Severe chronic active Epstein-Barr virus infection syndrome

M. Okano, S. Matsumoto, T. Osato, Y. Sakiyama, G. M. Thiele, D. T. Purtilo

Research output: Contribution to journalArticlepeer-review

149 Scopus citations


Reports of unusually severe lymphoproliferative disorders associated with extremely high antibody titers against Epstein-Barr virus (EBV) have recently increased. The syndrome, which we designated severe chronic active EBV infection syndrome, is characterized by persistent or intermittent fever, lymphadenopathy, and hepatosplenomegaly and primarily affects children and young adults. Polyclonal gammopathy and bone marrow suppression are generally observed, and some patients develop B-cell or T-cell lymphoproliferation or lymphoma. Frequently, EBV genomes are detectable in tissues infiltrated with lymphoid cells. Additionally, it is difficult to establish spontaneous or B95-8 EBV-induced cell lines despite the expression of an activated EBV infection. We review and report here the published medical literature and our own experience regarding patients with severe chronic active EBV infection syndrome in an attempt to understand this enigmatic syndrome and the possible pathogenetic mechanism(s) responsible for this disorder.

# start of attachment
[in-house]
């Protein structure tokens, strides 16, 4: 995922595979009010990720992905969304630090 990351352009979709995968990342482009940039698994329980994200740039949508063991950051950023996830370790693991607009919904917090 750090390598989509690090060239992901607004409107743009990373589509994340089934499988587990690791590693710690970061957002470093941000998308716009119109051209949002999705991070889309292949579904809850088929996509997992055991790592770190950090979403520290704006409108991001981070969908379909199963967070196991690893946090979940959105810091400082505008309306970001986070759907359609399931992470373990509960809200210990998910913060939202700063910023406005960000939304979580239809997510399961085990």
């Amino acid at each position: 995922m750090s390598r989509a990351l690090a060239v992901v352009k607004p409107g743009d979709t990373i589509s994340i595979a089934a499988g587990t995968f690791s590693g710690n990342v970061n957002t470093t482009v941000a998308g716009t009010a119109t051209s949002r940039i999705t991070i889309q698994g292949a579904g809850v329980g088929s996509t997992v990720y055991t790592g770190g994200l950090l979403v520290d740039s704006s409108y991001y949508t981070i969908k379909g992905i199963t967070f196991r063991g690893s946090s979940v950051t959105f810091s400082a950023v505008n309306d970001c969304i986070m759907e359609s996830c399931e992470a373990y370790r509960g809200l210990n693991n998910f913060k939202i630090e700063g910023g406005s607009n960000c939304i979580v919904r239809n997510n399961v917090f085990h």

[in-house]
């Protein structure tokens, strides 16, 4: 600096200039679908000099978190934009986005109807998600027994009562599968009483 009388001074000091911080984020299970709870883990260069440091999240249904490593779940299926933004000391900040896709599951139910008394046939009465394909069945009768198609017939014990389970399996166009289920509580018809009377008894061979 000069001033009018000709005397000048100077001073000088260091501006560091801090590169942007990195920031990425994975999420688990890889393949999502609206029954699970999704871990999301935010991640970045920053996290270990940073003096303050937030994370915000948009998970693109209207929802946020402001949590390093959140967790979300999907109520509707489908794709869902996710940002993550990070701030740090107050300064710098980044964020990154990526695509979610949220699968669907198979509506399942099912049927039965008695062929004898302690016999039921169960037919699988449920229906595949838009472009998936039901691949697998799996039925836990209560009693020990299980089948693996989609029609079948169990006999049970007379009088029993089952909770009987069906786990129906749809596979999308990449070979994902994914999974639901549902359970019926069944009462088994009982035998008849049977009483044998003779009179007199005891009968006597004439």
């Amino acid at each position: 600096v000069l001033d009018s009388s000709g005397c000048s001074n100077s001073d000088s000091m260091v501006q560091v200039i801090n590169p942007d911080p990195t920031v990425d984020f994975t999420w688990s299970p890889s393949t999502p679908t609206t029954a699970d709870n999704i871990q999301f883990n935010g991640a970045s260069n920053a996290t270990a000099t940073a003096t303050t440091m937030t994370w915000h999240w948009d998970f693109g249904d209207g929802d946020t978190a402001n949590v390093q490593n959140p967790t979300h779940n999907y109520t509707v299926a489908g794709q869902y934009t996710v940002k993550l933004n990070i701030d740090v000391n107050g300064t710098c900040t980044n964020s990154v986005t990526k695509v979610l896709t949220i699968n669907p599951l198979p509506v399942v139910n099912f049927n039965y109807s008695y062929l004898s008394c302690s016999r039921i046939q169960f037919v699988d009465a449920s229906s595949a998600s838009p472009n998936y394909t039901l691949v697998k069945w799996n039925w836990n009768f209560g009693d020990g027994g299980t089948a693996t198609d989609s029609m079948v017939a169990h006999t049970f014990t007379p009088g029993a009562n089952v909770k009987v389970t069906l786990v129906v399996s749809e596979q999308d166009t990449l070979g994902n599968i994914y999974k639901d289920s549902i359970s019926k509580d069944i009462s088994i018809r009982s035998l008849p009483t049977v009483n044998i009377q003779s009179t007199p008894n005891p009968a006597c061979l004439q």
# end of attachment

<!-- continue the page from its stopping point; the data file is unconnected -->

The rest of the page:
Original languageEnglish (US)
Pages (from-to)129-135
Number of pages7
JournalClinical Microbiology Reviews
Issue number1
StatePublished - Jan 1991

ASJC Scopus subject areas

  • General Medicine


Dive into the research topics of 'Severe chronic active Epstein-Barr virus infection syndrome'. Together they form a unique fingerprint.

Cite this